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Democratic presidential hopeful Pete Buttigieg hasn’t campaigned yet in Michigan, but his husband is set to speak next week at an annual fundraiser for the Ingham County Democratic Party in East Lansing.

Chasten Buttigieg, a Michigan native who grew up in Traverse City, is set to deliver a keynote address at the 2019 “victory dinner” on Thursday, June 13.

Tickets to the dinner, the local party’s “premier fundraising event,” start at $80. Supporters can pay $200 for access to a VIP reception — and photos with Chasten Buttigieg. Donors can purchase a sponsorship, including complimentary wine at a table for eight and a full-page program ad, for $1,250.

Pete Buttigieg, a military veteran and mayor of South Bend, Indiana, was little known nationally when he began his presidential campaign but has gained ground in recent polls and emerged as a significant force in the 23-candidate Democratic primary field.

A May 28-30 Glengariff Group poll found Buttigieg was ahead of President Donald Trump 47% to 41% among 600 likely Michigan voters in a hypothetical match-up.

Chasten Buttigieg, whose parents still live in the Traverse City area, is a teacher who was studying for his master’s degree in Chicago when he met his future husband, whose election could make him the first “first gentleman” in United States history.

While the husbands of other Democrats like Elizabeth Warren and Kamala Harris could also earn that distinction, the Buttigieg relationship has sparked significant attention and interest amid increasing normalization of same-sex marriage.

Slotkin joins Problem Solvers 

Freshman Rep. Elissa Slotkin, D-Holly, has joined the congressional Problem Solvers Caucus, which has sought bipartisan solutions for sticky issues including health care, tax reform and House rules. 

The caucus already has a few members among the Michigan delegation, including Reps. Debbie Dingell, D-Dearborn, and Fred Upton, R-St. Joseph. Slotkin's predecessor, former Rep. Mike Bishop, R-Rochester, was also part of the group. 

Membership in the group is evenly divided between Democrats and Republicans, and Slotkin joined the caucus along with a small bipartisan group of members, a spokeswoman said. 

"Throughout my 14 years working in national security, no one ever asked if I was a Democrat or Republican –– because we were focused on the mission,” Slotkin said in a statement.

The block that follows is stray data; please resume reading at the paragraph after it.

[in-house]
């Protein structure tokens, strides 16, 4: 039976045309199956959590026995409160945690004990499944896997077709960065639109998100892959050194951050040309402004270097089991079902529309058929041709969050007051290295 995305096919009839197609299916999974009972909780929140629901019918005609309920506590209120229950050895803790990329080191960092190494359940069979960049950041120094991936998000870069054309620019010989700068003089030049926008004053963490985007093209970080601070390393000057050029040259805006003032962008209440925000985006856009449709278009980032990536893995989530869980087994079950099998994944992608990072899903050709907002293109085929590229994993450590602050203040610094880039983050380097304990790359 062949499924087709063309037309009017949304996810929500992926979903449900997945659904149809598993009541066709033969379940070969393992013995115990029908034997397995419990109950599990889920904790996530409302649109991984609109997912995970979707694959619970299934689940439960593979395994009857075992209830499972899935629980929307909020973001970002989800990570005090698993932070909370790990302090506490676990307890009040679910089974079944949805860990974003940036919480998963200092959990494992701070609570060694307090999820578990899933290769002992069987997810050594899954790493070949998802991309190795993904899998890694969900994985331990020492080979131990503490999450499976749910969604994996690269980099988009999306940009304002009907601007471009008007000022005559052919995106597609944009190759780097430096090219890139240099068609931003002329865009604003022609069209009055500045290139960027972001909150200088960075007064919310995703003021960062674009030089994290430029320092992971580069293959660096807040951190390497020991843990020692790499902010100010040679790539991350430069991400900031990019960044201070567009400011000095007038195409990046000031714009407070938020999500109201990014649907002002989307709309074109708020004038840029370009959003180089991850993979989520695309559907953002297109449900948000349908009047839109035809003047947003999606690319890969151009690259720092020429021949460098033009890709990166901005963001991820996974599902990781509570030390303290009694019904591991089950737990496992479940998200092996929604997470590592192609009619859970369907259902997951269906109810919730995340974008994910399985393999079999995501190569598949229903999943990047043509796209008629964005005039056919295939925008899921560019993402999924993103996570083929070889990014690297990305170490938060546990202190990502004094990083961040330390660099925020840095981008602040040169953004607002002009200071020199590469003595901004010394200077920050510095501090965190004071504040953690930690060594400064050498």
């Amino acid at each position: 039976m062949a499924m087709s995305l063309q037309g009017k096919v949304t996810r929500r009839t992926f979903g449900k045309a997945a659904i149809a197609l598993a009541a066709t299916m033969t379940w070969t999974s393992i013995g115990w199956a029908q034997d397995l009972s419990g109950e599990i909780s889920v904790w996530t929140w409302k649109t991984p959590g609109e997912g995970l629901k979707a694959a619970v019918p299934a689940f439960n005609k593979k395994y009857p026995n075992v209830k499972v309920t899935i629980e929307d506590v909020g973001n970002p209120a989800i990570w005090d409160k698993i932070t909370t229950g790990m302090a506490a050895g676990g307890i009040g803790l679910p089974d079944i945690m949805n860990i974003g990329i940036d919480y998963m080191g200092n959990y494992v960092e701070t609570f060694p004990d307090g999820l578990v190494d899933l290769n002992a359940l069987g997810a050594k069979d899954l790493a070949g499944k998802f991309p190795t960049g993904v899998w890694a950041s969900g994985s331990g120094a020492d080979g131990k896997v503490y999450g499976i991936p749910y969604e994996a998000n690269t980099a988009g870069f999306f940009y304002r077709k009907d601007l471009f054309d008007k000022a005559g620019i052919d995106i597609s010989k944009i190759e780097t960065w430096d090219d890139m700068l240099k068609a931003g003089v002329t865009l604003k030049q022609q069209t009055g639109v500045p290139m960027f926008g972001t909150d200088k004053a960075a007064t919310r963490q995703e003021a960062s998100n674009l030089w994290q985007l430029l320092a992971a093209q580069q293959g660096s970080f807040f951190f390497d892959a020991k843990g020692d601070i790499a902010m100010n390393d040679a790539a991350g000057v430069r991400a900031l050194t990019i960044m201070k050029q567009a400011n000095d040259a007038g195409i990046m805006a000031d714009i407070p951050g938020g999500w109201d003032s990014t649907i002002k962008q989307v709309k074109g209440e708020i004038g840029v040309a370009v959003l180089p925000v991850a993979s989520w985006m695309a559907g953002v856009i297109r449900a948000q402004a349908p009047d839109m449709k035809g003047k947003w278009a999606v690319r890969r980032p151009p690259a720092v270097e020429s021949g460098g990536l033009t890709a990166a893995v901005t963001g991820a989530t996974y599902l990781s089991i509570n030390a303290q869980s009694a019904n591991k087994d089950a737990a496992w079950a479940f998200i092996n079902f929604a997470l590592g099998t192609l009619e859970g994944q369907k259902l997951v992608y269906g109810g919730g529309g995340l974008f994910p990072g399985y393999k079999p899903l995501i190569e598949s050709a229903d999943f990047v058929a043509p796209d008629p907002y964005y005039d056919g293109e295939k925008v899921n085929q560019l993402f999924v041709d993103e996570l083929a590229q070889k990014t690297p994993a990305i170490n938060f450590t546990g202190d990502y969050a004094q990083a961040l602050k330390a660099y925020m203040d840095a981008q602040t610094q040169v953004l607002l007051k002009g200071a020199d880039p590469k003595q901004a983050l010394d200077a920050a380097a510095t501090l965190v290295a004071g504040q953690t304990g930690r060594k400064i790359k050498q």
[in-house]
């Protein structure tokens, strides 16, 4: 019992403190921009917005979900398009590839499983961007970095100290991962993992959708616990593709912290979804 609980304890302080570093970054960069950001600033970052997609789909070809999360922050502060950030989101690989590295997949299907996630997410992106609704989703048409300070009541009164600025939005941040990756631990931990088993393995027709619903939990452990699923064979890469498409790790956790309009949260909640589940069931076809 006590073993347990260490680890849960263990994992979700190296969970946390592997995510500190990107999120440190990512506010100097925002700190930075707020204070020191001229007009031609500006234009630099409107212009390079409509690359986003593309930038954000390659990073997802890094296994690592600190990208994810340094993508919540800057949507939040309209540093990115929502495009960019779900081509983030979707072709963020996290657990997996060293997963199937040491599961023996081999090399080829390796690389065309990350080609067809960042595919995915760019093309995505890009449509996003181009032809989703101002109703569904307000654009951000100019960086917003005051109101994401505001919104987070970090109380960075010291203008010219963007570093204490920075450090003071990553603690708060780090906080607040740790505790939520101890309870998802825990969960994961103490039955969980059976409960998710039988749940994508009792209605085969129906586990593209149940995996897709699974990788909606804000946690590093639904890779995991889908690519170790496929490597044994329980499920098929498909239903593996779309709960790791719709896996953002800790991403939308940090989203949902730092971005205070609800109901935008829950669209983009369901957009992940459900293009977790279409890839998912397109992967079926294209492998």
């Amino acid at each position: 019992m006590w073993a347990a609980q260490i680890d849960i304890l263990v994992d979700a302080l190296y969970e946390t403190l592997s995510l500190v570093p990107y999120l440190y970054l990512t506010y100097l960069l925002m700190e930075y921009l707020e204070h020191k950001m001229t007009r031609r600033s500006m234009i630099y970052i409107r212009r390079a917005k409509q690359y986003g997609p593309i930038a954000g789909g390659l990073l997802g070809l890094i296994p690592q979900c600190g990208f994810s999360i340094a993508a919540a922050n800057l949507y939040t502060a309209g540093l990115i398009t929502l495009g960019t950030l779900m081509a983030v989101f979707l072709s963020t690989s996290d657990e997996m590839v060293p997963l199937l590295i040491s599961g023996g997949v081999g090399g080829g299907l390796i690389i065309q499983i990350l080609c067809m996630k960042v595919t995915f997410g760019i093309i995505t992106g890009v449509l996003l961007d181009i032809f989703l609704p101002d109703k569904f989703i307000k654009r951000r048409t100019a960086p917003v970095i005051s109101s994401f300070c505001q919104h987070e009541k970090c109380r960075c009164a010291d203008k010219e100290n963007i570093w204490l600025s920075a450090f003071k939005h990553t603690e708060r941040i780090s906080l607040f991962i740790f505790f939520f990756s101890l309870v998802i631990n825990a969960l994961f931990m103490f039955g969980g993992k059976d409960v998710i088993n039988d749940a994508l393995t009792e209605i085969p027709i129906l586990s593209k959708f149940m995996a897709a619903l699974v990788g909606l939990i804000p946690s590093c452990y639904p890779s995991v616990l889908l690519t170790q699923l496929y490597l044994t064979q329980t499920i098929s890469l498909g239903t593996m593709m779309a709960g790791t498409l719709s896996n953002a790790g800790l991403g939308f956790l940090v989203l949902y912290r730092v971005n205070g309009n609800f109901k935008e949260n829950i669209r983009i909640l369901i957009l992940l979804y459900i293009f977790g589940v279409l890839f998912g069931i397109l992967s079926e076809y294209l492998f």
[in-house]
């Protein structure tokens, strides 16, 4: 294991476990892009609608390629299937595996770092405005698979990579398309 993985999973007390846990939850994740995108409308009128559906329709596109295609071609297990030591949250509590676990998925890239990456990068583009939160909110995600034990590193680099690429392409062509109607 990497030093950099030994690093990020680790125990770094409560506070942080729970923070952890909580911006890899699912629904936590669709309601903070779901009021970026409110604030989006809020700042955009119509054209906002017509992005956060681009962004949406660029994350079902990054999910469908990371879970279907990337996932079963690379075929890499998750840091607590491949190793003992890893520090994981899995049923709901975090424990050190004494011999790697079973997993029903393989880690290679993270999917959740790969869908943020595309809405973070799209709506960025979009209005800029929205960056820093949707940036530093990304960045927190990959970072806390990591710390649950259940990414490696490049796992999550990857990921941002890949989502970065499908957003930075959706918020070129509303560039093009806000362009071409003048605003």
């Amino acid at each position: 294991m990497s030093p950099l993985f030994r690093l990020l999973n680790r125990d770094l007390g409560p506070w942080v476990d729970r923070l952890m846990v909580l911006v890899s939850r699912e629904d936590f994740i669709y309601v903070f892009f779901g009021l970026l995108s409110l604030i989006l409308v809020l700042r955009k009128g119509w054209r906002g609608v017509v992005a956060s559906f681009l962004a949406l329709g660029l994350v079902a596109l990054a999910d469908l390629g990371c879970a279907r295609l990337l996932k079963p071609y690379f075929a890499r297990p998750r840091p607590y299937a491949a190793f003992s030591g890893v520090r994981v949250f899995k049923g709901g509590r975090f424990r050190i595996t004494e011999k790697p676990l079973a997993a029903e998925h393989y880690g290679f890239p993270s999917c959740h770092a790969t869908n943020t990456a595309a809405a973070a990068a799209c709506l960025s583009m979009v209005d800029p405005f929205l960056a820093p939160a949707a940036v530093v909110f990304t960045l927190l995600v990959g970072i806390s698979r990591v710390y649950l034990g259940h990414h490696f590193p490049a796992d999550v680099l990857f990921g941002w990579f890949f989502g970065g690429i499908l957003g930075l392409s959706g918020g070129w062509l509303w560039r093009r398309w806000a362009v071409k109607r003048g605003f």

“I’m so proud to be part of the Problem Solvers Caucus, a group of lawmakers with equal numbers of Democrats and Republicans who employ that same bipartisan mission-focus by working together on legislation that matters to people’s families and to their pocketbooks.”

College Democrats' suit settled

Democratic Secretary of State Jocelyn Benson on Wednesday announced plans for a college-age voter participation push expected to resolve a lawsuit College Democrats filed last year over “restrictive” Michigan voting laws.

Initial steps include the creation of a website dedicated to advice for first-time voters and college students, a written update for local clerks in college towns suggesting voter registration drives and more frequent deployment of a mobile SOS office to campuses.

“Going away to school shouldn’t complicate a student’s ability to vote,” Benson said in a statement. “Michigan has made great strides recently in improving access for all voters, and this is just the beginning of our work to ensure college-age voters have the information and opportunities they need to vote as engaged citizens.”

The Michigan Federation of College Democrats and campus groups in Ann Arbor and East Lansing sued Republican then-Secretary of State Ruth Johnson in the run-up to the 2018 election, alleging a combination of GOP-sponsored laws created “nearly insurmountable” barriers to voting for many young people.

College Democrats targeted two statutes, including a 1999 law that requires matching addresses for voter registration and driver’s licenses, which prevents college students from voting at school unless they changed their permanent address.

That law will stand, but another part of the complaint was rendered moot by a voter-approved ballot initiative allowing same-day voter registration and no-reason absentee voting, making it easier for college students to vote in their hometown from campus.

College Democrats alleged disenfranchisement by a 2004 law requiring voters to vote in person for the first time if they registered by mail, but Benson told local clerks in February that Proposal 3 made that law unenforceable.

The constitutional amendment “provides all Michigan voters the right once registered to vote an absent voter ballot without giving a reason,” said spokesman Shawn Starkey. “Accordingly, the secretary determined that the must-vote-in-person requirement, which prohibits some registered voters from voting an absent voter ballot, was unenforceable.”

Court filings indicate Benson and attorneys for College Democrats had been working toward a settlement, and her office anticipates the new initiative will resolve the case.

“It is our understanding that upon receipt of this letter, counsel will take steps to dismiss the pending lawsuit without prejudice,” Assistant Attorney General Heather Meingast wrote in a memorandum of understanding letter to plaintiff attorney Marc Elias.

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